Hollis Morgan has survived imprisonment, received a pardon and persevered to finally become a probate attorney. Tough as she is, her newest case will further test her mettle. She discovers her client, Matthias Bell, is a deceased blackmailer whose last wish was to return the damaging documents letting his victims off the hook. It falls to Hollis to give them the good news. But it becomes apparent that Bell was murdered, and the victims of “Bell’s tolls” are now suspects.

Hollis’ white-collar criminal past has left her with keen survival instincts. A gifted liar, she knows a liar when she sees one. A lot of people in this case are lying and one is a killer.

On top of that, she’s also representing a dying stripper, a wealthy widow whose estranged daughter spurns her attempts at reconciliation, but whose husband sees the potential inheritance as mending all wounds.

Clients aside, Hollis is defensive and wary. Her mother, who hasn’t spoken to her for years, needs a kidney, and Hollis is a match, but neither are ready to put away the past. With Hollis’ fiancé and emotional support off on an undercover mission for Homeland Security, she must count on her own survival instincts. She is swept along on an emotional roller coaster as her absent love and her family’s coldness take their own toll.

Work is her salvation. The specter of a killer keeps her focused. Hollis has always had to rely on her wits, but now she finds that others who don’t have her well-being in mind are relying on them as well.


Interview with protagonist Hollis Morgan and Author R. Franklin James

Island Confidential Interview

Ms. Morgan and Ms. James, thank you both for stopping by Island Confidential. Ms. Morgan, can you tell us a little bit about yourself, so our readers can get to know the protagonist a little better?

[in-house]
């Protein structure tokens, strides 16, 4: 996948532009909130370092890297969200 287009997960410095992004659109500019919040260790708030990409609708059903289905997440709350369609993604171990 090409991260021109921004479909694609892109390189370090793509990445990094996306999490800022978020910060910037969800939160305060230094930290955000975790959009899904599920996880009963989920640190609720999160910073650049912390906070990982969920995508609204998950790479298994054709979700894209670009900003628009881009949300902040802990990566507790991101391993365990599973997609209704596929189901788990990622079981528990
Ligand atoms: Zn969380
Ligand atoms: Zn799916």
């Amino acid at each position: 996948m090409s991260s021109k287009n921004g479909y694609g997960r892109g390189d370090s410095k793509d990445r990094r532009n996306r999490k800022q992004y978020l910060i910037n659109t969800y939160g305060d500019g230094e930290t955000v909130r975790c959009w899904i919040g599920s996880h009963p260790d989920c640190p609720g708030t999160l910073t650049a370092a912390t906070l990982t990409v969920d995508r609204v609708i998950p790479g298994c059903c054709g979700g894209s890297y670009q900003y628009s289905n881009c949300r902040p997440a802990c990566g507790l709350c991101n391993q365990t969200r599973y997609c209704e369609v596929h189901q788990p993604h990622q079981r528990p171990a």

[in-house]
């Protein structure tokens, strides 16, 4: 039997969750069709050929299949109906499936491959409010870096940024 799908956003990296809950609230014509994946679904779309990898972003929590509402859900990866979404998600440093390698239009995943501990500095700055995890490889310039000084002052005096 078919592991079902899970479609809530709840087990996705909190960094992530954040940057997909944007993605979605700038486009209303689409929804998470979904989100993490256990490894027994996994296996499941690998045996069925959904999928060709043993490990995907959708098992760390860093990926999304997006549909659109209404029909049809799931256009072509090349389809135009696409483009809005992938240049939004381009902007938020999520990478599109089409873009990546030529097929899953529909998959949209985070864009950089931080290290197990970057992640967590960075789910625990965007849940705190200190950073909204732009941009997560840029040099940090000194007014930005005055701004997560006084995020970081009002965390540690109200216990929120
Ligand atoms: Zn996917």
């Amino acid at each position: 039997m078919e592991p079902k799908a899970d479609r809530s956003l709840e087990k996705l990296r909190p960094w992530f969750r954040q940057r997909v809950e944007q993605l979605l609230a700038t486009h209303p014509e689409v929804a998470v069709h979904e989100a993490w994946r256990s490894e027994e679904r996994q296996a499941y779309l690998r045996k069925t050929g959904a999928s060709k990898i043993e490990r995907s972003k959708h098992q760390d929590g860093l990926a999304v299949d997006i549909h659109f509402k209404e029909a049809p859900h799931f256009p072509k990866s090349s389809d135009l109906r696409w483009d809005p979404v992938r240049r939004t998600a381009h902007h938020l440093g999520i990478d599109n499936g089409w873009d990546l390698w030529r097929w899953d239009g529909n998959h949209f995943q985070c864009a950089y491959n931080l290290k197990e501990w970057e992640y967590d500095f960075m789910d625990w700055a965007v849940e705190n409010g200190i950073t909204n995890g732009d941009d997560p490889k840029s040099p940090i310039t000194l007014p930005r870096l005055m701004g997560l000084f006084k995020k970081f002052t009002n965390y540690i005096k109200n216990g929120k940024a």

I’m called Hollis Morgan, I used the word “called” because due to life circumstances I ditched my first name, moved my middle name up front, and retook my maiden name after dropping my married one. I am not your usual protagonist. I was born and raised in California (that’s not the unusual part). Like many families mine is more dysfunctional than most. I’ve been told I’m an attractive woman with thick auburn hair and brown eyes, although at five foot three, I refuse to wear stilettos to compensate. When you catch up to my story I’m just finishing my fifth year off of parole (now, that’s the unusual part).

Yep, I’m an ex-con. I spent 18 months of a three year sentence in a California prison for insurance fraud. I was studying in law school when my then husband set me up to take the fall for his criminal activities. His logic was that as a first time offender, I would never do time—tell it to the judge that sentenced me.

From the frying pan, into the fire is how I would describe my marriage. I married my college sweetheart. The first year of our marriage was heaven, the second year was like purgatory and the third year was hell.  I divorced him from prison and I swore to myself that when I got out I would get my life back. And I stuck to my word, once on parole, I buried my trust muscles deep in my heart and set out to get a judicial pardon, finish law school, take the bar and get my life back on track. I found work as a paralegal, which at that time, was as close to the law as I could get.

I was doubly dumped when my family, a conservative self-conscious bunch, literally turned their backs on me when I left the courtroom to start my sentence. That wasn’t a real surprise, I knew they would never forgive me for embarrassing them, My family resembled strangers who were stuck on the same piece of real estate. We never went on vacations because that would require a certain amount of closeness we didn’t have. Emotions were frowned upon and conversation discouraged.

In the meantime my parole officer, Jeffrey Wallace, introduced me to the Fallen Angels Book Club. The Fallen Angels were former white-collar crime parolees of Jeffrey’s who were trying to re-integrate themselves back into society.  Most had changed their names, all had maintained the paranoia and lack of trust that comes from having your life turned upside down, and all of us loved books.

I admit I’m more paranoid than the others. I have a special talent, I can spot a liar within seconds and as a result I’m an excellent prevaricator. I enjoy the book club because I can be myself and talk about my favorite pastime, reading a good book. But my resolve was broken when one of the Club members was murdered like an antagonist in one of our monthly selections. It doesn’t take the police long to identify our Club as their viable pool of ex-con suspects. The police are even more convinced when a second member is murdered, similar to another book club selection. Why would a member do such a stupid, obvious crime?